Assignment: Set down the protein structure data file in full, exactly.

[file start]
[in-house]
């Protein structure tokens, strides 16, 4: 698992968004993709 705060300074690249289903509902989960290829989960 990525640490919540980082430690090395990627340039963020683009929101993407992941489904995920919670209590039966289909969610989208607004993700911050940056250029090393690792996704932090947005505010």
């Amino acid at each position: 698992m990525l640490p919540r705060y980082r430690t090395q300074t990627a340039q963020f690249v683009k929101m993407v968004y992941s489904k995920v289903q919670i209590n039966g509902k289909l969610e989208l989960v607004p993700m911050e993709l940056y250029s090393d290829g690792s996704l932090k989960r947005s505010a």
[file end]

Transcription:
[in-house]
């Protein structure tokens, strides 16, 4: 698992968004993709 705060300074690249289903509902989960290829989960 990525640490919540980082430690090395990627340039963020683009929101993407992941489904995920919670209590039966289909969610989208607004993700911050940056250029090393690792996704932090947005505010």
């Amino acid at each position: 698992m990525l640490p919540r705060y980082r430690t090395q300074t990627a340039q963020f690249v683009k929101m993407v968004y992941s489904k995920v289903q919670i209590n039966g509902k289909l969610e989208l989960v607004p993700m911050e993709l940056y250029s090393d290829g690792s996704l932090k989960r947005s505010a």